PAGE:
So your invitation to the royal wedding got lost in the mail, too? Don't fret.
Live coverage of the April 29 nuptials is to commence around 5:30 a.m. EDT, which is a fine time to settle in front of the telly with a basketful of freshly baked scones.
Really. Traditional British cream scones come together in minutes (you can even measure the ingredients the night before). They bake in the time it will take an attendant to fasten all the buttons on Kate Middleton's gown.
Scones are Scottish in origin, but quickly caught on throughout the British Isles, and the subsequent Empire. Their delicate, not-too-sweet character welcomes the addition of dried fruit such as the traditional currants, but also raisins, dried cherries or even our own colonial invention, dried cranberries.
Having said that, don't let the presence of currants persuade you that scones in any way contribute to your two to four daily servings of fruit.
The truth is that scones are a bit naughty, since the best are made with cream. If consumed willy-nilly, they're not conducive to wearing the sort of sheer frock that Kate once modeled for a charity fashion show, rendering the prince officially smitten.
Successful scones are the essence of simplicity, relying on two important concepts: One, thoroughly whisk together the flour, sugar, baking powder and salt to avoid any pockets of bitter baking powder once baked. And two, stir in the cream until everything is well-moistened, but don't overmix.
Because of their tendency to spread while baking, scones go into a hot 400-degree oven for a few minutes to set the dough, then finish baking in reduced heat until they're just golden. With a pot of tea -- or, let's face it, at that hour of the morning, coffee is acceptable -- you'll be set from the arrival of the carriage to the waves from the balcony.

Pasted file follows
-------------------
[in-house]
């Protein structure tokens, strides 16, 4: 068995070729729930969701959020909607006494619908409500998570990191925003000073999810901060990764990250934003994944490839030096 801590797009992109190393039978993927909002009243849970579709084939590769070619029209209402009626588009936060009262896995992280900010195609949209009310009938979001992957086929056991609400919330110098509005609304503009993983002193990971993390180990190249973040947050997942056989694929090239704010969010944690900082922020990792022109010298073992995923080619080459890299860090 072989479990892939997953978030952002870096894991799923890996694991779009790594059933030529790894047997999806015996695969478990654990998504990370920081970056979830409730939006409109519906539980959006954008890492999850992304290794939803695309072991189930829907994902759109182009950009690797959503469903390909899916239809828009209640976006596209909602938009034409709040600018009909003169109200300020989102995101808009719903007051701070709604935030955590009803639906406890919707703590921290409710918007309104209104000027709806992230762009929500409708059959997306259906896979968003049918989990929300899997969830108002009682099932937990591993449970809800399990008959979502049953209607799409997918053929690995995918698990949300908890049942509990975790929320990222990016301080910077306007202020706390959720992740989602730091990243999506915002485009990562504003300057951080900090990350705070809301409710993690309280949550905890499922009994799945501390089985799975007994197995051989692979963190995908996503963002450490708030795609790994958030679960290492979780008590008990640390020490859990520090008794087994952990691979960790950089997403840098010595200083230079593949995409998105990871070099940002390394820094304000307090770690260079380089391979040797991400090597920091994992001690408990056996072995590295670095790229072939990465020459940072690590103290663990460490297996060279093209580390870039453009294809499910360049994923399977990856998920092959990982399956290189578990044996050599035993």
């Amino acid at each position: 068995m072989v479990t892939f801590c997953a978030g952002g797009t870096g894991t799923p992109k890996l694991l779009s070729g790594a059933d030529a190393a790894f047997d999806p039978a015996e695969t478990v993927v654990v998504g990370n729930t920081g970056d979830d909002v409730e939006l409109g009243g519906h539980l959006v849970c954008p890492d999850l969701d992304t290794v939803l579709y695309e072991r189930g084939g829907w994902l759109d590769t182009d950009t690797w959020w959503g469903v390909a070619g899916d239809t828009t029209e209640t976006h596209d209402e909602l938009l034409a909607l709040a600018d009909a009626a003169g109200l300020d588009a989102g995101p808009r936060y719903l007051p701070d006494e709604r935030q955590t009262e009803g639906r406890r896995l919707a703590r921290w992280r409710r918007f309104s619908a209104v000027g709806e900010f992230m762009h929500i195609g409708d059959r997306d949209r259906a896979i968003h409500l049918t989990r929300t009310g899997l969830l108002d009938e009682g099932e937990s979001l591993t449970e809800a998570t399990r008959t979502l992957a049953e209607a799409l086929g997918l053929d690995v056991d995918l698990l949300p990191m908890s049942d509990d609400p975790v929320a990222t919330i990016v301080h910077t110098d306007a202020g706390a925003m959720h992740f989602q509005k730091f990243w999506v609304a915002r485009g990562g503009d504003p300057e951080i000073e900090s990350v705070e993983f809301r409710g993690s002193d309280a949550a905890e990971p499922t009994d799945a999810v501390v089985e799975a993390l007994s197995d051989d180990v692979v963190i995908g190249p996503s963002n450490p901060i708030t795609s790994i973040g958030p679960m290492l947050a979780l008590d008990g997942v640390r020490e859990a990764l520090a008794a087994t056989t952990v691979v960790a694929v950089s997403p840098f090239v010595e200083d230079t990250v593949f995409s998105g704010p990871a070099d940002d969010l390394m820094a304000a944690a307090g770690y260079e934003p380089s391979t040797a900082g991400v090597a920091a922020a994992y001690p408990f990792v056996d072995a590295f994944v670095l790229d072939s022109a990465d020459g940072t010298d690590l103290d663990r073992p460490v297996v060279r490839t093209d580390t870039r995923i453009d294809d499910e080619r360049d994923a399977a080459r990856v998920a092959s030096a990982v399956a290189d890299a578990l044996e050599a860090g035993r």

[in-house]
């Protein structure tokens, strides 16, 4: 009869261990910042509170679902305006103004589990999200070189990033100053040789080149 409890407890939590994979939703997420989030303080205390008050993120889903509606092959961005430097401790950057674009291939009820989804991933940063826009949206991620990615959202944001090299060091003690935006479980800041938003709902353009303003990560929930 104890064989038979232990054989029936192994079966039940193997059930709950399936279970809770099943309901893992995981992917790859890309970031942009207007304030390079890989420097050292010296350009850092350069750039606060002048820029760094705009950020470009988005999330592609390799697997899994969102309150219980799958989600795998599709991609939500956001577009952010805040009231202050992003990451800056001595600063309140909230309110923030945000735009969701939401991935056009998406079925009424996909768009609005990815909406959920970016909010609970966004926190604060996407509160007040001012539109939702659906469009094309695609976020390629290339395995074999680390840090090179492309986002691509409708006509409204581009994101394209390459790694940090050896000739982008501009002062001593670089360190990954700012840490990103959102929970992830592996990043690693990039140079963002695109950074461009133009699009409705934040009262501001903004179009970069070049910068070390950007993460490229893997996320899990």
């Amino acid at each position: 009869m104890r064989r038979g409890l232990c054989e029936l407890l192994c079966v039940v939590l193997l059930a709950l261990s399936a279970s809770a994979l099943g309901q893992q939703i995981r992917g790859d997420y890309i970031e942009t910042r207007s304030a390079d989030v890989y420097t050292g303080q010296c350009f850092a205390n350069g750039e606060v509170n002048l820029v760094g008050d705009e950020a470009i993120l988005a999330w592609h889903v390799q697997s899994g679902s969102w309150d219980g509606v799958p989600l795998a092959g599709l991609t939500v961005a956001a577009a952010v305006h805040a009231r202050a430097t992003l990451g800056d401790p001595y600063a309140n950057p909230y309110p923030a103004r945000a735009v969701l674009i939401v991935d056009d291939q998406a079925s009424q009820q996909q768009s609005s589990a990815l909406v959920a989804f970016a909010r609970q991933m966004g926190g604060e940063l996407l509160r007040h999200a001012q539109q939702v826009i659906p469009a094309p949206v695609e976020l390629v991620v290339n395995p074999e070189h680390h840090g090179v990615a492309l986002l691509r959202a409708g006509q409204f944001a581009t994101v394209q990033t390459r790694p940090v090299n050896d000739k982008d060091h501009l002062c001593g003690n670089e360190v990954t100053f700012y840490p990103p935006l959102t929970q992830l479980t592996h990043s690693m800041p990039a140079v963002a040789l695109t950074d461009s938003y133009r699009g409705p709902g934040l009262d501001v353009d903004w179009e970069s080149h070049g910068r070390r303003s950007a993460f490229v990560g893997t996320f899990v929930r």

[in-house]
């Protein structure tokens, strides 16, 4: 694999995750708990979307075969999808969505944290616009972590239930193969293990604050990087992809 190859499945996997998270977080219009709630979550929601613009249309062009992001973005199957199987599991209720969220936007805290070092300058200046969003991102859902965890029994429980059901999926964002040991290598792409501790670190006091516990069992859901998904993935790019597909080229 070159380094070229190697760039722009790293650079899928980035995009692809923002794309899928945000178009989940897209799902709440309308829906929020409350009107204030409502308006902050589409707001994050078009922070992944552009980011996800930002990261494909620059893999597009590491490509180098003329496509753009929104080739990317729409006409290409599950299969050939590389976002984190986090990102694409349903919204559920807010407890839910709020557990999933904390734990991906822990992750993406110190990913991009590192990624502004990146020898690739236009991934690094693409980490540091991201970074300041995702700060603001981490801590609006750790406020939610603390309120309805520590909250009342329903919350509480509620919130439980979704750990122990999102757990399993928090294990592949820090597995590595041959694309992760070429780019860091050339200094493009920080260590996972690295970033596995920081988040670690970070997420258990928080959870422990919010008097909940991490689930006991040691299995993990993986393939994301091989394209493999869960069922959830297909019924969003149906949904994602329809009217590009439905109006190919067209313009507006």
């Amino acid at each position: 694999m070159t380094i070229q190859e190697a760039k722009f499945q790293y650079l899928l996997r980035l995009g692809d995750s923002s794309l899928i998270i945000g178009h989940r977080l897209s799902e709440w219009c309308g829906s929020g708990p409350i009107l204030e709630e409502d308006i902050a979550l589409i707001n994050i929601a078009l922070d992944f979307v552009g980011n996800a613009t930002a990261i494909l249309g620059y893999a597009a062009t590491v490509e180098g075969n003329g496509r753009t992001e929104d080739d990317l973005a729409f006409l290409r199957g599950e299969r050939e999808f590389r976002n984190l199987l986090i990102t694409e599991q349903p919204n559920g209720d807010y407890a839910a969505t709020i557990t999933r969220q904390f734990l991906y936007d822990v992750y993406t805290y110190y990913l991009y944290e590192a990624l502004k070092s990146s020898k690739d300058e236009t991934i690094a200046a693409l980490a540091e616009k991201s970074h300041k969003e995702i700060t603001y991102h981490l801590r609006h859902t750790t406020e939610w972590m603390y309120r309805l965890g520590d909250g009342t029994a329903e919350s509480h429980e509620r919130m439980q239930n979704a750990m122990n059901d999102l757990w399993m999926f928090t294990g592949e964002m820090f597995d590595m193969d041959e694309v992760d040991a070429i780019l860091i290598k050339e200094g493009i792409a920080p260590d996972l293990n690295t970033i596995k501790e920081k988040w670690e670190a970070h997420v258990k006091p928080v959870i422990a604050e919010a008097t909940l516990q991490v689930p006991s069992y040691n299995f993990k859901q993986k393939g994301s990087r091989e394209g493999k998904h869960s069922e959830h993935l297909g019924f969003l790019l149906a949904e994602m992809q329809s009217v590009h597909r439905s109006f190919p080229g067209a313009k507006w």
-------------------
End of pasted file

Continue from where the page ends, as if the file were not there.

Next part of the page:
A final note: The word "scone" does not rhyme with "Sloane" (as in Ranger), but with "gone," which is what these quick breads will be before you know it.
CREAM SCONES WITH CURRANTS
Makes 8. Note: Scones -- without the currants -- make a terrific base for strawberry shortcake.
2 cups all-purpose flour
3 tablespoons sugar
2 teaspoons baking powder
1/2 teaspoon salt
1/2 cup currants (or other dried fruit)
1-1/3 cups heavy cream
Milk for brushing
Decorative, or sparkling, sugar
Preheat oven to 400 degrees and place rack in middle position. Line a baking sheet with parchment paper, or spray with cooking spray.
In a medium bowl, thoroughly whisk together the flour, sugar, baking powder and salt. Stir in currants until evenly distributed. Make a well in the center of the dry ingredients and pour in the cream. Stir until everything is moistened and a soft dough is formed.
Scrape the dough onto a lightly floured counter and knead a few times, shaping it into a fat log about 8 inches long. Cut in two, then gently shape each half into a smooth disk about 1 inch thick. With a sharp knife or bench scraper, cut each disk into four pieces.
Arrange the 8 scones on the baking sheet, leaving as much room as possible between them. Brush with milk, then sprinkle with sugar.
Place in the oven and bake for 7 minutes, then reduce heat to 350 degrees and bake 15 minutes longer. Let cool a bit on a wire rack, then serve.